I talked to my friend Bob (he is the retired teacher/financial advisor turned artist) the other day and he had bought a new Windows 7 computer to replace his old Mac. Can you believe a Mac user admitting he switched to Windows? Now he had to learn how to import (download) his photos from his camera into the computer so he could fix them with “my” software. Of course, he was talking about CorrectPhoto. Since Bob Is in Florida for the winter and I am up here in Minnesota freezing (it was -15 degrees this morning) I decided to help him out by posting instructions on using Windows 7 functions to import the photos. I have written about downloading and organizing photos using Windows Explorer in previous posts so this post will focus on Windows 7 and my importing preferences.
Photo Import Options
I normally use a card reader when importing pictures but decided to use the USB cable that came with the camera for this example. When I connected the camera cable into the computer Windows 7 automatically installed the driver for my Canon PowerShot G5. Then the Auto Play window popped up giving me several import options. The same option window will appear if you use a card reader or if you plug in the memory chip into a slot on your computer if it supports camera memory chips.
I prefer using Windows Explorer to organize and manage my photo files as opposed to Photoshop Elements, Windows Photo Gallery, or other photo organizing software as they tend to take over one’s computer and complicate the process. The easiest import option is the first one in the list, “Import pictures and videos using Windows”. The disadvantage of this option is that it forces you to import all of the photos in your camera to a single folder. Since most people are like me and have photos from multiple events in the camera by time they get around to downloading them I generally use the “Open device to view files using Windows Explorer” option. Here is a brief description using both methods.
Import pictures and videos using Windows
Selecting the Import pictures option will pop up the following window.
The first time you use the import function you should click on Import settings and select the settings according to your preferences. The “Tag” will become the destination folder for the imported photos.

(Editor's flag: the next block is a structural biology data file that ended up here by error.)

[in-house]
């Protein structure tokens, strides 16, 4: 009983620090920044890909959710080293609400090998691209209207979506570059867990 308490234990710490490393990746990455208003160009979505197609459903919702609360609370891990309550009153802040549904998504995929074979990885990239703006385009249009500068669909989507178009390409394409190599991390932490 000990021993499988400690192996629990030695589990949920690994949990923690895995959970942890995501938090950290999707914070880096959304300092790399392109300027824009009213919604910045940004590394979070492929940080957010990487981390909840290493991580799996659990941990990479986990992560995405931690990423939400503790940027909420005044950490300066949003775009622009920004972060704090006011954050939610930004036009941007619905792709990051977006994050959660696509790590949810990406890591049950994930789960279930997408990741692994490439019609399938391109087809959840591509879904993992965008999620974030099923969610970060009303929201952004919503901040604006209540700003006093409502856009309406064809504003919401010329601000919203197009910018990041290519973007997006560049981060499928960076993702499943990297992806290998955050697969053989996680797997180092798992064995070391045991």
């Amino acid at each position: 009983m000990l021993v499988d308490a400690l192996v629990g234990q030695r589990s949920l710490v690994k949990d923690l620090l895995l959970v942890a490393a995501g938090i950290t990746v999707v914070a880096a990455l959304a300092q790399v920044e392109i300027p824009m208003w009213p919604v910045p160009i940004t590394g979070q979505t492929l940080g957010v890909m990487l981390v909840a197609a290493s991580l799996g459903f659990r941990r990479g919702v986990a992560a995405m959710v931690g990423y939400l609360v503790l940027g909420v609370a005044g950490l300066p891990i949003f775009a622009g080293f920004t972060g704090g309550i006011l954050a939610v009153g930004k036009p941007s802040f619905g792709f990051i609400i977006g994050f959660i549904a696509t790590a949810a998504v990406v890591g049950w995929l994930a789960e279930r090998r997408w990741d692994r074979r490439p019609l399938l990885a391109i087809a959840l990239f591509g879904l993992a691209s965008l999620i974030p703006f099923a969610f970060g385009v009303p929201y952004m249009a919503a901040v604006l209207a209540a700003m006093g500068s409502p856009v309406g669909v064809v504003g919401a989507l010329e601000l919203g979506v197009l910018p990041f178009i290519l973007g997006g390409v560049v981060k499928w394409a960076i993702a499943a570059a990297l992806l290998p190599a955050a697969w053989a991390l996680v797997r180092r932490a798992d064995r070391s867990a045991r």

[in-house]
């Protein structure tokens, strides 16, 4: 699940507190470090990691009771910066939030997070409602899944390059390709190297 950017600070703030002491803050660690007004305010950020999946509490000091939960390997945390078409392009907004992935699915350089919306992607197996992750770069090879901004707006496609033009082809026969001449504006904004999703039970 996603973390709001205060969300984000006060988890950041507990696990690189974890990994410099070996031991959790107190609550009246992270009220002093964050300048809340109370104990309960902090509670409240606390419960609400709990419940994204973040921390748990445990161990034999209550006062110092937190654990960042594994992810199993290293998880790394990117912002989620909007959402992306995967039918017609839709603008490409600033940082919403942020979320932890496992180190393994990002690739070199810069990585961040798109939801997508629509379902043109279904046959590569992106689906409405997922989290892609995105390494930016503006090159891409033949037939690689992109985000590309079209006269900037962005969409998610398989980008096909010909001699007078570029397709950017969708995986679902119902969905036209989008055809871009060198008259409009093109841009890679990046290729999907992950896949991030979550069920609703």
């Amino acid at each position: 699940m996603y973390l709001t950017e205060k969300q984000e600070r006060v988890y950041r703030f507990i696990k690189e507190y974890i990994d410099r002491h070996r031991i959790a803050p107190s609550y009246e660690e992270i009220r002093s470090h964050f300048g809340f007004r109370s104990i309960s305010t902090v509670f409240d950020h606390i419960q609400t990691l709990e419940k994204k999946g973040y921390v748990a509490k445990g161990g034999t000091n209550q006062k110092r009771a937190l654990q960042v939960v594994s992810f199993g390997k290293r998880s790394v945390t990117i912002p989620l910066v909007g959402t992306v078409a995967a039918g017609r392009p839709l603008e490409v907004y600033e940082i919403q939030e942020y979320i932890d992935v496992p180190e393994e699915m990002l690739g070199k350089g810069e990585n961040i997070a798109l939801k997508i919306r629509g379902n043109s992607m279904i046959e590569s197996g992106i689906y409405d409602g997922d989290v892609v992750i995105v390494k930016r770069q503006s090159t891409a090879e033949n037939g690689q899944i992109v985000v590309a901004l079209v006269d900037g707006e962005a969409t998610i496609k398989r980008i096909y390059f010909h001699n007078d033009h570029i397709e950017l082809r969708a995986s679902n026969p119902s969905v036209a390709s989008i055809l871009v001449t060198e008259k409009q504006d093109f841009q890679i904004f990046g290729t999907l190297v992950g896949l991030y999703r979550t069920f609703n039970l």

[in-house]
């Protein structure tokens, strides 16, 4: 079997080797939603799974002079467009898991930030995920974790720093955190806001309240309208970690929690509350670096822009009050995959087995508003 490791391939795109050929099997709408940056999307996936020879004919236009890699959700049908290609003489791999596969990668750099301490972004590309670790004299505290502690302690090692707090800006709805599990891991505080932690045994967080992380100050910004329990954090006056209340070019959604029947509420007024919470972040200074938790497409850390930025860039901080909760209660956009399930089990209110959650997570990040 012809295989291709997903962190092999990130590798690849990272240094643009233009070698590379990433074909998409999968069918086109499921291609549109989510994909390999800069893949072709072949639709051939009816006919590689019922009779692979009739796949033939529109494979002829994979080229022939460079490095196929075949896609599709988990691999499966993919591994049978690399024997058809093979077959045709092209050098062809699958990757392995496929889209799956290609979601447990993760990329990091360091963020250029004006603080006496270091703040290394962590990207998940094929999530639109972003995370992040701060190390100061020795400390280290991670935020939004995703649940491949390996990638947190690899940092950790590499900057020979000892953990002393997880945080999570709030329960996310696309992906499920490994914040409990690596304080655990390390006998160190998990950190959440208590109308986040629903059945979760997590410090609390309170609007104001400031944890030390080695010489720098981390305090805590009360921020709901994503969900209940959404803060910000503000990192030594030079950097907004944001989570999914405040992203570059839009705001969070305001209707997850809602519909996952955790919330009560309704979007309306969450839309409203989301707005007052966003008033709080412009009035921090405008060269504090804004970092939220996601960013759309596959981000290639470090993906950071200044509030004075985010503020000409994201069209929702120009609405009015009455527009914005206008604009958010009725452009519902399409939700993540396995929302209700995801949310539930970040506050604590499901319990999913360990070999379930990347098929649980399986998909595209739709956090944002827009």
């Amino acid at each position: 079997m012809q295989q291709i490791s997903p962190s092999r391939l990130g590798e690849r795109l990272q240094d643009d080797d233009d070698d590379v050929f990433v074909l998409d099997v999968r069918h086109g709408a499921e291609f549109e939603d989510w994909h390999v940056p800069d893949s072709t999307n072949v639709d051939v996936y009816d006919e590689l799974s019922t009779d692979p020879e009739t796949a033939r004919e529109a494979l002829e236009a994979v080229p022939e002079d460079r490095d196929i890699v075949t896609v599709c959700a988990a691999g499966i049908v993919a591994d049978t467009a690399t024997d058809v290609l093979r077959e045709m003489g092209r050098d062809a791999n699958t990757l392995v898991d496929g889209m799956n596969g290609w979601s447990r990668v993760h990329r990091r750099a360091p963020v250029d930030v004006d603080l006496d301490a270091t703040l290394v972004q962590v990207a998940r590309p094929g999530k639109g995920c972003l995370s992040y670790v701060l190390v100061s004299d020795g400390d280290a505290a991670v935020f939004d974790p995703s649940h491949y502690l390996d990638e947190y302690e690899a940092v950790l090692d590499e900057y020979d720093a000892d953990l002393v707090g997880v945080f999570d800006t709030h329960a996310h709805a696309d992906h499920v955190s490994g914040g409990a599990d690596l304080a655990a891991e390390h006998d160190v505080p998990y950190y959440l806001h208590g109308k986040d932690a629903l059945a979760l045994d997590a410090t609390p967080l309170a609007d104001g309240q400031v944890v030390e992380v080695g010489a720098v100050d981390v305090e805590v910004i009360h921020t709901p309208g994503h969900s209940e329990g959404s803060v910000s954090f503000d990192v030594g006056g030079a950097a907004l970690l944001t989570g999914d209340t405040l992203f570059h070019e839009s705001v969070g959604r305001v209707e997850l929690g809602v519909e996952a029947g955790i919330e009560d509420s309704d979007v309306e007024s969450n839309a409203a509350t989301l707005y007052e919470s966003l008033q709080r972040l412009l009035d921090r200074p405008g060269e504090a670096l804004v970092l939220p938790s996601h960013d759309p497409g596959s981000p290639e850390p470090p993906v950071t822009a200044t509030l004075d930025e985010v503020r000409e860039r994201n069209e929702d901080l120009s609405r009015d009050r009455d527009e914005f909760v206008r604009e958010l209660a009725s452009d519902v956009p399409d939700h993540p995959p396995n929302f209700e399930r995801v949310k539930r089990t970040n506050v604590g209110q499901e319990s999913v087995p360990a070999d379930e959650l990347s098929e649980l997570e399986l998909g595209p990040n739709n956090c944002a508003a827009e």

I would suggest setting the Other options as shown. When you click the Import button Windows 7 will automatically create the new folder and transfer the photos to it. When the transfer is complete Windows Explorer will open and by right clicking on a photo you can select the next action you wish to take. If you just want to look at the photos click on Preview. If you want to edit the photos click on Open with and select the photo editor.
Open device to view files using Windows Explorer.
The the import method I generally use is the “Open device to view files using Windows Explorer as it provides the flexibility to put the photos into multiple folders. When you click on this option the following window will appear.
Actually, when the window pops up it will probably show the “Tiles” view of the photos which are really too small for me. Windows 7 gives you a few more optional views. On the right side of the menu bar click on the little arrow and select Large or Extra Large Icons to increase the size of the thumbnail and it will be easier to select the photos you want to import into a particular folder.
Now left click on the first photo of the group and then hold the Ctrl key down and click on the remaining photos in the group (or, hold the Shift key down and click on the last photo in the group if they are in sequence). Then right click and select Copy.
Open the My Pictures folder on your Desktop and select the destination folder for the photos. If you haven’t created a New Folder for the photos you can do so by clicking on New Folder in the Menu bar.
Then right click on the folder and select Paste and the photos will be transferred to the folder.
When the transfer is complete you can open the folder and select the next action or simply close it and go have a cup of coffee or whatever.
Well, Bob, I hope this helps answer the question, “How do I get my photos from my camera to my Windows 7 computer?” Here are links to some other posts that might be helpful as you explore the wonderful world of digital photography and Windows 7.